Constraints On The Size and Composition Of The Ancient Martian Atmosphere From Coupled CO2-N2-Ar Isotopic Evolution Models

By Keith Cowing
Status Report
February 8, 2023
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Constraints On The Size and Composition Of The Ancient Martian Atmosphere From Coupled CO2-N2-Ar Isotopic Evolution Models
Schematic diagram of the model developed in this work. Arrows pointing in and out of the free reservoir are sources and sinks of atmospheric species. This model tracks the abundance of each species and its isotopic composition in the free reservoir. — astro-ph.EP

Present-day Mars is cold and dry, but mineralogical and morphological evidence shows that liquid-water existed on the surface of ancient Mars.

In order to explain this evidence and assess ancient Mars’s habitability, one must understand the size and composition of the ancient atmosphere. Here we place constraints on the ancient Martian atmosphere by modeling the coupled, self-consistent evolution of atmospheric CO2, N2, and Ar on Mars from 3.8 billion years ago (Ga) to the present. Our model traces the evolution of these species’ abundances and isotopic composition caused by atmospheric escape, volcanic outgassing, and crustal interaction.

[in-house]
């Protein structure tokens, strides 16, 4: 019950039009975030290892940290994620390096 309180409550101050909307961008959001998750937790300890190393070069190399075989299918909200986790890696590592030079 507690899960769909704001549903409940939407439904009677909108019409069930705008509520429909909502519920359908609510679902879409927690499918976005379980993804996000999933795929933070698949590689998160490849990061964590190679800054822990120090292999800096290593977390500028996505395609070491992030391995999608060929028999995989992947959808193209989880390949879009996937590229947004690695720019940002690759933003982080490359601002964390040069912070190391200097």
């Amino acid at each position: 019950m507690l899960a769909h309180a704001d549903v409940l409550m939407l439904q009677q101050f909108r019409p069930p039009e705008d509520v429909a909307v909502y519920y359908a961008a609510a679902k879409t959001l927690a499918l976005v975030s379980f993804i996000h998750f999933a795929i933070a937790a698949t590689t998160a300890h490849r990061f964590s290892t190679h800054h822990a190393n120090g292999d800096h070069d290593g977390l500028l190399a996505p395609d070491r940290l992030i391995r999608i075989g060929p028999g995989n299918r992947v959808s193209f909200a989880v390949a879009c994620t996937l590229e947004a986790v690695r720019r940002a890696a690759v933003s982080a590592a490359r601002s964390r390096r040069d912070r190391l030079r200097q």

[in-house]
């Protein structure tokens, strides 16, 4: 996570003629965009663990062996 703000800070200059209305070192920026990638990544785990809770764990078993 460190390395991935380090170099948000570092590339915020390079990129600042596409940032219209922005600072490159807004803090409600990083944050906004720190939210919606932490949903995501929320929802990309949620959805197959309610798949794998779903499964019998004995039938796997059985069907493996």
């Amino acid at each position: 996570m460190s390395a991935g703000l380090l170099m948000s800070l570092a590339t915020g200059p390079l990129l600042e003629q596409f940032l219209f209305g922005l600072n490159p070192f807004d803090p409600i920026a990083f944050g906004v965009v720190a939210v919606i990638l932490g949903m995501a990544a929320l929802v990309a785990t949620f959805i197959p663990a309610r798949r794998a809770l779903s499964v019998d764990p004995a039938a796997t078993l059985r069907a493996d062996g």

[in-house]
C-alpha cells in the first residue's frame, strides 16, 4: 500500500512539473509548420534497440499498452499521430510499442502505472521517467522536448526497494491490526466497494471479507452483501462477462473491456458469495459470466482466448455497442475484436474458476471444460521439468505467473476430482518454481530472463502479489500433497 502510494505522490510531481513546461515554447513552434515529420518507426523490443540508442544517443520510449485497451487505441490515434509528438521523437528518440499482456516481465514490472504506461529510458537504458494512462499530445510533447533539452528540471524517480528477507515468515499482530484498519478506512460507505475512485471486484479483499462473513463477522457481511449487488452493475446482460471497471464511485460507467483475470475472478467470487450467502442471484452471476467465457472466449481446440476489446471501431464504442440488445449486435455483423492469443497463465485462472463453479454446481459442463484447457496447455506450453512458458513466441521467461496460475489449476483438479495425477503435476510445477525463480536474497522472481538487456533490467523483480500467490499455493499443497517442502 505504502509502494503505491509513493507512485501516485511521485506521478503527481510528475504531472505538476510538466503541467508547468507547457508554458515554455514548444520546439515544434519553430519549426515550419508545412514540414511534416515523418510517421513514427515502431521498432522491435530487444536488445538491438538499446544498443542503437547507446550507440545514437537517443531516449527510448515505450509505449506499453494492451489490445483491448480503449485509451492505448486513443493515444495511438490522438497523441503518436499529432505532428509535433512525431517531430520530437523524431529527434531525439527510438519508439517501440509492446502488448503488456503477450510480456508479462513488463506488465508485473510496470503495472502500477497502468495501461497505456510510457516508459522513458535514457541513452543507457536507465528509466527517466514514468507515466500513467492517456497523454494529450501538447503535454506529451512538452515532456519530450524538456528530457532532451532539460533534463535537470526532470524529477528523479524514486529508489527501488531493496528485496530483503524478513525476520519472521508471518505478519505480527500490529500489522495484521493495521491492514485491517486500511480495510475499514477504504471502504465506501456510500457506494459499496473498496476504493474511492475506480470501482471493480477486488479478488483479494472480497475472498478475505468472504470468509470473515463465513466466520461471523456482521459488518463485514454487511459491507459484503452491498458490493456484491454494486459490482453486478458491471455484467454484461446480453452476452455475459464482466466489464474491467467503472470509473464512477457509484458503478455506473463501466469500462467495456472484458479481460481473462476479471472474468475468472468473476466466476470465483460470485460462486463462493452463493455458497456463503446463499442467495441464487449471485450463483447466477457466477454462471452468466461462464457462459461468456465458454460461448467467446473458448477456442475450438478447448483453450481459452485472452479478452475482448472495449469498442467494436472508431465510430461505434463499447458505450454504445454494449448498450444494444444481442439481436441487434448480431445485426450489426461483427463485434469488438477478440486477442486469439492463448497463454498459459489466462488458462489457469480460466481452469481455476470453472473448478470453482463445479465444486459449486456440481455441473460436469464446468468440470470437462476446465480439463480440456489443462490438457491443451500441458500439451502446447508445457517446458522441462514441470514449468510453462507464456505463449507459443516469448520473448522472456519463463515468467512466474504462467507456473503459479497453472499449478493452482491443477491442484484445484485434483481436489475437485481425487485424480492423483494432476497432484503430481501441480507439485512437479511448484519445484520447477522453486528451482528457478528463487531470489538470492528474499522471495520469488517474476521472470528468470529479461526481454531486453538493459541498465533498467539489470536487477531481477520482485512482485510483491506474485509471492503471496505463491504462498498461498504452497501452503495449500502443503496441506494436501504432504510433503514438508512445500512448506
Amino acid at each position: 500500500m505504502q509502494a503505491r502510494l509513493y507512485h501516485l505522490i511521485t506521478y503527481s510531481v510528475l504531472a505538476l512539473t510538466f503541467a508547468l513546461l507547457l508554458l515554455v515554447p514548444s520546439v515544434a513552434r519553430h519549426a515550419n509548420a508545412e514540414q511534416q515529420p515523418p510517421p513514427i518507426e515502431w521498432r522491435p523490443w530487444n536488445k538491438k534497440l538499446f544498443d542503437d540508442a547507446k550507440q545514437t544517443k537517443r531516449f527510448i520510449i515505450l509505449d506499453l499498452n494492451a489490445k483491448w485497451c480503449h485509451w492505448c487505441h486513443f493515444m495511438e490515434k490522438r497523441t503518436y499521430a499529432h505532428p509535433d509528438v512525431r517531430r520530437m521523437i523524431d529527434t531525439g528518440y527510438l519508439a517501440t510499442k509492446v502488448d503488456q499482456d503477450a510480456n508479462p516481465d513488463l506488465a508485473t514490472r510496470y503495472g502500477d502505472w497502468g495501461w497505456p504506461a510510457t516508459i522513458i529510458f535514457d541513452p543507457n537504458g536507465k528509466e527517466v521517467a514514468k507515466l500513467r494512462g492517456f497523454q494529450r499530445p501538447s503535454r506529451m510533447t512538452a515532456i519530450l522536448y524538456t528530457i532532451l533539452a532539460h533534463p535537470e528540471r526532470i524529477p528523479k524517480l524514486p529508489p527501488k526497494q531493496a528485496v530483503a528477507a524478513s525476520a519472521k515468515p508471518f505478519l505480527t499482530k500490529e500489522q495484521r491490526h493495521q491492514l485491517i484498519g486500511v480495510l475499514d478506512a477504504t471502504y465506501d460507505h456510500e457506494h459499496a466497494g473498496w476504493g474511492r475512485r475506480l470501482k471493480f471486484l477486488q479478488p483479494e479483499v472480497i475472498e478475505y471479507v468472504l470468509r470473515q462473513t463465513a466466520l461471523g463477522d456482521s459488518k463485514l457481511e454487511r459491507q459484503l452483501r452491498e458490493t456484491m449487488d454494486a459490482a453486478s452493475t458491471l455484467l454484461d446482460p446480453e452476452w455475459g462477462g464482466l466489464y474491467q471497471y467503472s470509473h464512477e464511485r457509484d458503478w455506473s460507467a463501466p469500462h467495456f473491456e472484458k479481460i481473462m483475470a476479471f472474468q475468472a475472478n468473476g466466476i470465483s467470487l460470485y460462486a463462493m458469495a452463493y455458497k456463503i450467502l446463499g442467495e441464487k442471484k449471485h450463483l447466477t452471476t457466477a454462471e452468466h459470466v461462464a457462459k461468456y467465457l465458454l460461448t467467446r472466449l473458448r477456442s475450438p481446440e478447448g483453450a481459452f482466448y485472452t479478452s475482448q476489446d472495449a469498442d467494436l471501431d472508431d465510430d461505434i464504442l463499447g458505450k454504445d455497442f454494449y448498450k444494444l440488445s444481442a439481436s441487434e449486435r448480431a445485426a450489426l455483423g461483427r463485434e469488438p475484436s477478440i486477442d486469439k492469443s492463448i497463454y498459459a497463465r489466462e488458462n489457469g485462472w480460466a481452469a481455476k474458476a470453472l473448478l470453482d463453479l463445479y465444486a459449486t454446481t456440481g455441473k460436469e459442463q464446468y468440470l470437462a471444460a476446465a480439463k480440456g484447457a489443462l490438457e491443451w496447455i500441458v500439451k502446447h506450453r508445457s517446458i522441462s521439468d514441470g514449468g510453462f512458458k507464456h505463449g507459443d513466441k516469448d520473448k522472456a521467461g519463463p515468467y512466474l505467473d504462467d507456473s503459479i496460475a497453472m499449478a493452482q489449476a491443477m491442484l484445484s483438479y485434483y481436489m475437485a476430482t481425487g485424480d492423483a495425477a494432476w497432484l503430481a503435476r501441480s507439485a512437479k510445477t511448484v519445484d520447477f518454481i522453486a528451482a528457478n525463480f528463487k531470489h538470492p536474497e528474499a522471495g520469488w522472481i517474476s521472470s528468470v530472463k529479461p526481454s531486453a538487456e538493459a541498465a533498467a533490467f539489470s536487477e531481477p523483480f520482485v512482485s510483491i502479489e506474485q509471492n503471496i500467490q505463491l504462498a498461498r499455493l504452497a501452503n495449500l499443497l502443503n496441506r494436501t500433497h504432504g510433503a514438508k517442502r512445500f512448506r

Using a Markov-Chain Monte Carlo method to explore a plausible range of parameters, we find hundreds of thousands of model solutions that recreate the modern Martian atmosphere. These solutions indicate that Mars’s atmosphere contained 0.3-1.5 bar CO2 and 0.1-0.5 bar N2 at 3.8 Ga. The global volume of deposited carbonates critically determines the ancient atmospheric composition.

For example, a ~1 bar CO2 ancient atmosphere with 0.2-0.4 bar N2 requires ~0.9 bar CO2 deposited in carbonates primarily in open-water systems. With the joint analysis of C, N, and Ar isotopes, we refine the constraints on the relative strengths of outgassing and sputtering, leading to an indication of a reduced early mantle from which the outgassing is sourced.

Our results indicate that a CO2-N2 atmosphere with a potential H2 component on ancient Mars is consistent with Mars’s geochemical evolution and may explain the evidence for its past warm and wet climate.

Trent B. Thomas, Renyu Hu, Daniel Y. Lo

Comments: 27 pages, 11 figures, 2 tables, Accepted to The Planetary Science Journal
Subjects: Earth and Planetary Astrophysics (astro-ph.EP); Atmospheric and Oceanic Physics (; Geophysics (physics.geo-ph)
Cite as: arXiv:2302.04241 [astro-ph.EP] (or arXiv:2302.04241v1 [astro-ph.EP] for this version)
Submission history
From: Trent Thomas
[v1] Wed, 8 Feb 2023 18:15:54 UTC (1,602 KB)

Explorers Club Fellow, ex-NASA Space Station Payload manager/space biologist, Away Teams, Journalist, Lapsed climber, Synaesthete, Na’Vi-Jedi-Freman-Buddhist-mix, ASL, Devon Island and Everest Base Camp veteran, (he/him) 🖖🏻